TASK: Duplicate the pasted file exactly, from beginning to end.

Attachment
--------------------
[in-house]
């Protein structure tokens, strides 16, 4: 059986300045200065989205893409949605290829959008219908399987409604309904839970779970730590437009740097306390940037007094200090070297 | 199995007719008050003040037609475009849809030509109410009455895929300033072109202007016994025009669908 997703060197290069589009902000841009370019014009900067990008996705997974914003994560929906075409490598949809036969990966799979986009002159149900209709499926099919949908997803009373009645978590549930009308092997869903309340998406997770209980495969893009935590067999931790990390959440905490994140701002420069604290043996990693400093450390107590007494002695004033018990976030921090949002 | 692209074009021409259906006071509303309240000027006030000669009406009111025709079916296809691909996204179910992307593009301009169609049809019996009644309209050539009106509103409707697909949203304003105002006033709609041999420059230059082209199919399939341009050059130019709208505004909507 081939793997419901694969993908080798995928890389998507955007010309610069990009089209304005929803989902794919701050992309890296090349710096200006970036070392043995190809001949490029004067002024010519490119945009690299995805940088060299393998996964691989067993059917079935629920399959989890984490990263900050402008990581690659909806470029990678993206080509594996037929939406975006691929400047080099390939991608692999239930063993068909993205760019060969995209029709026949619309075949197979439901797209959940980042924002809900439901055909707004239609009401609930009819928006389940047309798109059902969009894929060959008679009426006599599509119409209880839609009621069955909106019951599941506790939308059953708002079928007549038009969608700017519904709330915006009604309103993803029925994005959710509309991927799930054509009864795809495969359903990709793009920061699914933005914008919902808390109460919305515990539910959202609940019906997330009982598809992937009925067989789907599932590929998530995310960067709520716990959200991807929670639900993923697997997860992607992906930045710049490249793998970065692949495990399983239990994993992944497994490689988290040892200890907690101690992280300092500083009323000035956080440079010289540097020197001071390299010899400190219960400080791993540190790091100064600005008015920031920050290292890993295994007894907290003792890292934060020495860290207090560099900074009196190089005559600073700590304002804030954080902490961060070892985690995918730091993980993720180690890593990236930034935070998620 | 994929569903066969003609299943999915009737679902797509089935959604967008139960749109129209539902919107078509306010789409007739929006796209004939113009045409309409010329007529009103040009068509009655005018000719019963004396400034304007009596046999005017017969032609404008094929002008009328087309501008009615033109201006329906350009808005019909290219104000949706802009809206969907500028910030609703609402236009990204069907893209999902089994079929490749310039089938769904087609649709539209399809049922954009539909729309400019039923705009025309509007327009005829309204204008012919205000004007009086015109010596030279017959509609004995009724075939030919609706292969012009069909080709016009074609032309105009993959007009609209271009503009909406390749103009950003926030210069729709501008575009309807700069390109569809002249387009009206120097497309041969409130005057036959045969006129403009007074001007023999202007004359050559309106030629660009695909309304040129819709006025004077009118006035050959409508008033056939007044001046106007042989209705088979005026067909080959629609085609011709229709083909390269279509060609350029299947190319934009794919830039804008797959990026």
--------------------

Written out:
[in-house]
């Protein structure tokens, strides 16, 4: 059986300045200065989205893409949605290829959008219908399987409604309904839970779970730590437009740097306390940037007094200090070297 | 199995007719008050003040037609475009849809030509109410009455895929300033072109202007016994025009669908 997703060197290069589009902000841009370019014009900067990008996705997974914003994560929906075409490598949809036969990966799979986009002159149900209709499926099919949908997803009373009645978590549930009308092997869903309340998406997770209980495969893009935590067999931790990390959440905490994140701002420069604290043996990693400093450390107590007494002695004033018990976030921090949002 | 692209074009021409259906006071509303309240000027006030000669009406009111025709079916296809691909996204179910992307593009301009169609049809019996009644309209050539009106509103409707697909949203304003105002006033709609041999420059230059082209199919399939341009050059130019709208505004909507 081939793997419901694969993908080798995928890389998507955007010309610069990009089209304005929803989902794919701050992309890296090349710096200006970036070392043995190809001949490029004067002024010519490119945009690299995805940088060299393998996964691989067993059917079935629920399959989890984490990263900050402008990581690659909806470029990678993206080509594996037929939406975006691929400047080099390939991608692999239930063993068909993205760019060969995209029709026949619309075949197979439901797209959940980042924002809900439901055909707004239609009401609930009819928006389940047309798109059902969009894929060959008679009426006599599509119409209880839609009621069955909106019951599941506790939308059953708002079928007549038009969608700017519904709330915006009604309103993803029925994005959710509309991927799930054509009864795809495969359903990709793009920061699914933005914008919902808390109460919305515990539910959202609940019906997330009982598809992937009925067989789907599932590929998530995310960067709520716990959200991807929670639900993923697997997860992607992906930045710049490249793998970065692949495990399983239990994993992944497994490689988290040892200890907690101690992280300092500083009323000035956080440079010289540097020197001071390299010899400190219960400080791993540190790091100064600005008015920031920050290292890993295994007894907290003792890292934060020495860290207090560099900074009196190089005559600073700590304002804030954080902490961060070892985690995918730091993980993720180690890593990236930034935070998620 | 994929569903066969003609299943999915009737679902797509089935959604967008139960749109129209539902919107078509306010789409007739929006796209004939113009045409309409010329007529009103040009068509009655005018000719019963004396400034304007009596046999005017017969032609404008094929002008009328087309501008009615033109201006329906350009808005019909290219104000949706802009809206969907500028910030609703609402236009990204069907893209999902089994079929490749310039089938769904087609649709539209399809049922954009539909729309400019039923705009025309509007327009005829309204204008012919205000004007009086015109010596030279017959509609004995009724075939030919609706292969012009069909080709016009074609032309105009993959007009609209271009503009909406390749103009950003926030210069729709501008575009309807700069390109569809002249387009009206120097497309041969409130005057036959045969006129403009007074001007023999202007004359050559309106030629660009695909309304040129819709006025004077009118006035050959409508008033056939007044001046106007042989209705088979005026067909080959629609085609011709229709083909390269279509060609350029299947190319934009794919830039804008797959990026």